Ibuprofen for Treating Headaches and Migraines

Safety Profile and Dosing of Ibuprofen

Ibuprofen is a non-steroidal anti-inflammatory drug (NSAID), and a common headache and migraine therapy that can be purchased over the counter.

How It Works

Ibuprofen blocks an enzyme in the body called cyclooxygenase (COX), which then blocks the production of prostaglandins. Prostaglandins are important molecules involved in such bodily processes as pain, inflammation, and temperature control.

Potential Side Effects

The most common side effect is gastrointestinal discomfort or upset. Ibuprofen, like all of the NSAIDs, can cause irritation of the stomach or intestinal lining, leading to ulceration and bleeding. This risk increases with older age, longer duration, smoking or alcohol use, and being on other medications like blood thinners (for example, warfarin) or corticosteroids (for example, prednisone).

In addition, while taking ibuprofen, some patients may notice an increase in their blood pressure, so those being treated for hypertension should be especially careful.

Other common side effects include constipation, diarrhea, gas or bloating, dizziness, nervousness, and ringing in the ears. Call your physician if these are severe, bothersome, or worsened with time.

Non-aspirin NSAIDs, like ibuprofen (Advil, Motrin), naproxen (Aleve, Naprosyn), diclofenac, and celecoxib (Celebrex), may increase a person's risk of heart attack and stroke. Seek medical attention right away if you experience chest pain, difficulties with breathing, slurred speech, or any other neurological problems like weakness on one part or side of the body.

Ibuprofen can also cause an allergic reaction in some people, so seek medical attention immediately if you develop swelling of your face or throat.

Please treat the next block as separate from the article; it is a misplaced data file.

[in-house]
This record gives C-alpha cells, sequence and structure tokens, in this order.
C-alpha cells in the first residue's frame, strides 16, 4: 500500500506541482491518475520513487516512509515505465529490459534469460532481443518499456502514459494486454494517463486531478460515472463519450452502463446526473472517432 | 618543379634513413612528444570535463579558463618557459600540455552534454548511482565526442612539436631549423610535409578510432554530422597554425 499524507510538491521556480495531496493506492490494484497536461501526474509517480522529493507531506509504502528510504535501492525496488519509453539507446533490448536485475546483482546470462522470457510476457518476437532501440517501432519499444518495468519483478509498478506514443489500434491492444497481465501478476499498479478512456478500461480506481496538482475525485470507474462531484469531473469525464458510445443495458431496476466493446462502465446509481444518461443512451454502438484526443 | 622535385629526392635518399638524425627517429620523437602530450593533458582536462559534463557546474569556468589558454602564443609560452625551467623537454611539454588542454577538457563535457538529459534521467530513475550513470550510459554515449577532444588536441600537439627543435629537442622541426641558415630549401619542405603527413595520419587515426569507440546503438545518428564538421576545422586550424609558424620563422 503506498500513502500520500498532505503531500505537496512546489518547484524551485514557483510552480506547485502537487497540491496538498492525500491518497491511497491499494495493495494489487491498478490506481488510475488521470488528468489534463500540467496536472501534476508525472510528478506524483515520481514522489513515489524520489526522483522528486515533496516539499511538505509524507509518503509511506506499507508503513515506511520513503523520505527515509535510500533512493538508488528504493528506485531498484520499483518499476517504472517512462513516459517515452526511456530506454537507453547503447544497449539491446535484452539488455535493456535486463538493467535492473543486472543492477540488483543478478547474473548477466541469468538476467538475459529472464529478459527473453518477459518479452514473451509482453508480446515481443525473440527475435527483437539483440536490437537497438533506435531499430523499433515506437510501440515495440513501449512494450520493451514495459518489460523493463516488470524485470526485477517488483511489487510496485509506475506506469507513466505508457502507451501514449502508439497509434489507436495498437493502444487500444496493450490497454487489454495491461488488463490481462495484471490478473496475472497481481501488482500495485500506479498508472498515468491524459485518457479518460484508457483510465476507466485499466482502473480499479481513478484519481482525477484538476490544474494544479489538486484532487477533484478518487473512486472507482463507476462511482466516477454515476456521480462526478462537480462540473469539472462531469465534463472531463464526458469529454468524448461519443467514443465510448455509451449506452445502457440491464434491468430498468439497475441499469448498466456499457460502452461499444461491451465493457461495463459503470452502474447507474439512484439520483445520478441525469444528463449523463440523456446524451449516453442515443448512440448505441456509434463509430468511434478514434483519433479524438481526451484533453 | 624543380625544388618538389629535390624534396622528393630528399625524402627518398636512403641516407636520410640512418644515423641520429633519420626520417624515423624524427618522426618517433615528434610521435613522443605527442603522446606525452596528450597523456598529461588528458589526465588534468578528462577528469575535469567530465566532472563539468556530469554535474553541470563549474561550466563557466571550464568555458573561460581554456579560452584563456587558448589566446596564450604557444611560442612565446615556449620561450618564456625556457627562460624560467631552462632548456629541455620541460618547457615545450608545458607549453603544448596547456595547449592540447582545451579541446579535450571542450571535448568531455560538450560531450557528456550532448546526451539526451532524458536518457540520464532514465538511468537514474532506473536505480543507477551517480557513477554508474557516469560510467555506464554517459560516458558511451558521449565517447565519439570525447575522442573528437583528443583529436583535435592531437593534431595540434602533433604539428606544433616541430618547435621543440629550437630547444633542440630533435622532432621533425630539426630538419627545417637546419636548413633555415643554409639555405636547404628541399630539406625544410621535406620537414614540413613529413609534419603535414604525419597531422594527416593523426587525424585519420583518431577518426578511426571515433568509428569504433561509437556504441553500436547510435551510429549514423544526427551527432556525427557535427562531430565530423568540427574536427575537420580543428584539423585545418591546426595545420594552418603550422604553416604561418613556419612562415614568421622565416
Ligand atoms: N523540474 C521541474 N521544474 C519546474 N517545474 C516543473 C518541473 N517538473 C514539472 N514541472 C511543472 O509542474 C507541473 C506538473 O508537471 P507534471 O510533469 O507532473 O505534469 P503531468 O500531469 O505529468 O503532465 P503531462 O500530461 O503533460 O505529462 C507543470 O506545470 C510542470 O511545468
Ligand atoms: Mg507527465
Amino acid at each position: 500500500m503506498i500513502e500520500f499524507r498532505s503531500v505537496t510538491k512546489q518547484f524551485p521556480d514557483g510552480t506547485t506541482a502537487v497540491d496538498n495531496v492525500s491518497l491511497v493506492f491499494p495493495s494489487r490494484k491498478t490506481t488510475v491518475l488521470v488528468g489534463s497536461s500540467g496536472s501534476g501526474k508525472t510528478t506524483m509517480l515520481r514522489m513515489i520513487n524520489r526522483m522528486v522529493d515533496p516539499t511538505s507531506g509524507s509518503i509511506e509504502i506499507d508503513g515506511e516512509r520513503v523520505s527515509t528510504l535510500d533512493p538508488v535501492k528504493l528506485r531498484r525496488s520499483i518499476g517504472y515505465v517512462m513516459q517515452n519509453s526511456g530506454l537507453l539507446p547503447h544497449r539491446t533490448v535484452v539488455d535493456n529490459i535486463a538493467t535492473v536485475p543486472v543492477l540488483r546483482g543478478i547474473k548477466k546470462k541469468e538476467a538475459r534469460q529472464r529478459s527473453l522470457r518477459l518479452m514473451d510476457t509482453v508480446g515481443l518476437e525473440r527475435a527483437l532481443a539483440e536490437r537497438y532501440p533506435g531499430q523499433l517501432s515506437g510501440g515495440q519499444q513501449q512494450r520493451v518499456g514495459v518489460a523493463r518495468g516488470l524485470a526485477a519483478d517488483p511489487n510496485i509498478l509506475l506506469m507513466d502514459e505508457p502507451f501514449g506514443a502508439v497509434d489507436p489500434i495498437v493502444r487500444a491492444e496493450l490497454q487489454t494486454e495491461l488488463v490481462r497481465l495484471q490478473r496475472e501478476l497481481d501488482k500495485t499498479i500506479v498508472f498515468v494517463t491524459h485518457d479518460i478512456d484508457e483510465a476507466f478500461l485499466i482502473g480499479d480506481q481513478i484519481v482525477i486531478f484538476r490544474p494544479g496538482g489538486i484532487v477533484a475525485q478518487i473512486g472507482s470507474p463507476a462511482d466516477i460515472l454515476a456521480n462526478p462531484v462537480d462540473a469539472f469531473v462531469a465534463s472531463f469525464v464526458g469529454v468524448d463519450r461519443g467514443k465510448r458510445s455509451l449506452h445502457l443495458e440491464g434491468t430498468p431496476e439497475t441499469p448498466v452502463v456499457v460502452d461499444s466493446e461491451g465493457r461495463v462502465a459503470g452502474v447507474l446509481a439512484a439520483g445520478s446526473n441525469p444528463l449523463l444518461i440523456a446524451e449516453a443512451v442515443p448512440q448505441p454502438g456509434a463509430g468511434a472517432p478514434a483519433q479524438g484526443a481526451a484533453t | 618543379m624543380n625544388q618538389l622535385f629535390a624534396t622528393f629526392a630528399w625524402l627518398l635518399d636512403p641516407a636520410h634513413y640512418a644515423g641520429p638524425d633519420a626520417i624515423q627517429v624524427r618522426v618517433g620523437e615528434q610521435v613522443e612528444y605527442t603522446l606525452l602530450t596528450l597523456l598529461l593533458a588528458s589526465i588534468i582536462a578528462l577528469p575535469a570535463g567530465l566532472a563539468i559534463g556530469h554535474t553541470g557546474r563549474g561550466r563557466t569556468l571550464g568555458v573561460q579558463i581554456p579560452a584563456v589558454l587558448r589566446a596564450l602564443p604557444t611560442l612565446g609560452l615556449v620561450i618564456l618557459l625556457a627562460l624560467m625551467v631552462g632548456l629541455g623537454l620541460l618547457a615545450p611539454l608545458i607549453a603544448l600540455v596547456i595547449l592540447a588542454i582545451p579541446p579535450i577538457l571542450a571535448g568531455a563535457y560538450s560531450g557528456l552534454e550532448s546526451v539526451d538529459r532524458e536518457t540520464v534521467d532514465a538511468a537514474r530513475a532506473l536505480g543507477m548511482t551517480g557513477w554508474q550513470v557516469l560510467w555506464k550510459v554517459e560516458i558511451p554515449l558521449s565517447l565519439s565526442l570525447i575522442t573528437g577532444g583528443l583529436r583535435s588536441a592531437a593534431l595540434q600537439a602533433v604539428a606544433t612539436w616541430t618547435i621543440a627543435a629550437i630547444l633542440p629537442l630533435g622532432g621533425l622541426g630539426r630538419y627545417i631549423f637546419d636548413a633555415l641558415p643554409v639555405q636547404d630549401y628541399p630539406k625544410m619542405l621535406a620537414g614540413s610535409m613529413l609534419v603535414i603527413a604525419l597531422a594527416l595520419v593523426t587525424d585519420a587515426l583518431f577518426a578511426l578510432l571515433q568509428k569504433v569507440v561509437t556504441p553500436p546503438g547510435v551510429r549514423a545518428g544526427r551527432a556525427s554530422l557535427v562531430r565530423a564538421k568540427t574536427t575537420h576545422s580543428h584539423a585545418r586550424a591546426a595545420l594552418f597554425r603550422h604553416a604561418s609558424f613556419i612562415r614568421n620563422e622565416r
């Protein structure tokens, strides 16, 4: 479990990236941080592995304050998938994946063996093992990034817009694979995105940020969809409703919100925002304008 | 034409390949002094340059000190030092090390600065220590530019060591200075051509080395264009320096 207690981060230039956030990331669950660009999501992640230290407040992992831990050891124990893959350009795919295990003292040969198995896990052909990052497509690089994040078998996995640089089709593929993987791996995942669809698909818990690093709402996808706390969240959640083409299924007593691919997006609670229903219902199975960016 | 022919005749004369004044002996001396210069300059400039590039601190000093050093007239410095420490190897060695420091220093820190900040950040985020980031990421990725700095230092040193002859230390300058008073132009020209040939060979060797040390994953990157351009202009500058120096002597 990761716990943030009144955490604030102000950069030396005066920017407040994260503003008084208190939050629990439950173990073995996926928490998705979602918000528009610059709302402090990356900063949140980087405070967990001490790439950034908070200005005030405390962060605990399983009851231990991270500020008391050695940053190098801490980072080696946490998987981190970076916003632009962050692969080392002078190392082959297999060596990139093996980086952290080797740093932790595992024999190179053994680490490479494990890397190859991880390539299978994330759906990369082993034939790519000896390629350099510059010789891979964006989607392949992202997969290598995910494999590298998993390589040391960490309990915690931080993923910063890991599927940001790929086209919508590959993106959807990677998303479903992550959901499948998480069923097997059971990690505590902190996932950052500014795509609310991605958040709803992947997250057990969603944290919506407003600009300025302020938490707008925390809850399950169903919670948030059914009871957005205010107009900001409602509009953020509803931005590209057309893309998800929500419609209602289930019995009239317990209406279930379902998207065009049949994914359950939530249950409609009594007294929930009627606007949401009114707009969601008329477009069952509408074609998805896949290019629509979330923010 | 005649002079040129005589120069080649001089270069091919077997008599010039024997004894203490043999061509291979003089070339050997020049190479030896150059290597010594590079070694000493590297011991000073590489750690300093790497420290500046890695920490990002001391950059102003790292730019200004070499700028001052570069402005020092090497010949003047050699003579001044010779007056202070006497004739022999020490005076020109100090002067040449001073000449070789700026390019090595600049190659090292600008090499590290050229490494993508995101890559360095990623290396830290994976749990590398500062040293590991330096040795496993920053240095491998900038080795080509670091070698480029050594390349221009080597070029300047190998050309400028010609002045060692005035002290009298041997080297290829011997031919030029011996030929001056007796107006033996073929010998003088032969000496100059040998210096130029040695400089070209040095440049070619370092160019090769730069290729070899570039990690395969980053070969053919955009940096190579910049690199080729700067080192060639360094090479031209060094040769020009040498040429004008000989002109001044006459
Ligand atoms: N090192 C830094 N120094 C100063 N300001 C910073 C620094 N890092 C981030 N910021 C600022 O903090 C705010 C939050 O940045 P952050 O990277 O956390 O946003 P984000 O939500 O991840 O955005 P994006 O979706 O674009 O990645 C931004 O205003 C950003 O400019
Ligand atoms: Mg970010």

In addition to the above, be sure to call your healthcare practitioner immediately should you experience any of the following:

  • Allergic reactions like skin rash, itching or hives
  • Black or bloody stools, blood in the urine or in vomit
  • Visual changes
  • General ill feeling or flu-like symptoms
  • Nausea or vomiting
  • Redness, blistering, peeling or loosening of the skin
  • Stomach pain
  • Unexplained weight gain or swelling
  • Unusual fatigue
  • Yellowing of eyes or skin

Always check with your healthcare provider about how ibuprofen may interact with other medications you are taking.

Typical Doses

Your health care provider will help you determine what the correct dose is based on your underlying medical problems, current medications, and other factors. Over-the-counter ibuprofen tablets contain 200 mg of medication, and this is generally safe to take up to three times per day. Higher doses can be prescribed if necessary but may increase your risk of side effects. The maximum daily dose for an adult is usually considered to be 800 mg three times per day. 

It's important to take Ibuprofen only as directed and at the lowest dose and for the shortest time as possible. In addition to lowering your risk of side effects, this will also prevent the onset of a medication overuse headache.

Pregnancy Concerns

Ibuprofen is pregnancy class C, meaning that there is no definite evidence about whether or not it's safe to take in pregnancy. Make sure you discuss its use with your obstetrician before taking ibuprofen. It's contraindicated in the last three months of pregnancy, as it can cause problems to your baby or during delivery.


Ibuprofen comes in a wide variety of forms, including tablets, gel caps, and liquid form. Common brands include Advil and Motrin. It's also found in some combination cold and flu products. Be sure to read drug labels carefully to verify the total amount of ibuprofen you are taking.

A Word From Verywell

Ibuprofen is a reasonable first-line therapy for your run-of-the-mill tension headache or mild to moderate migraine. That being said, be sure to confirm with your doctor that it's OK to take ibuprofen. As an NSAID, it may interact with your other medications and not be safe for you based on your medical history.

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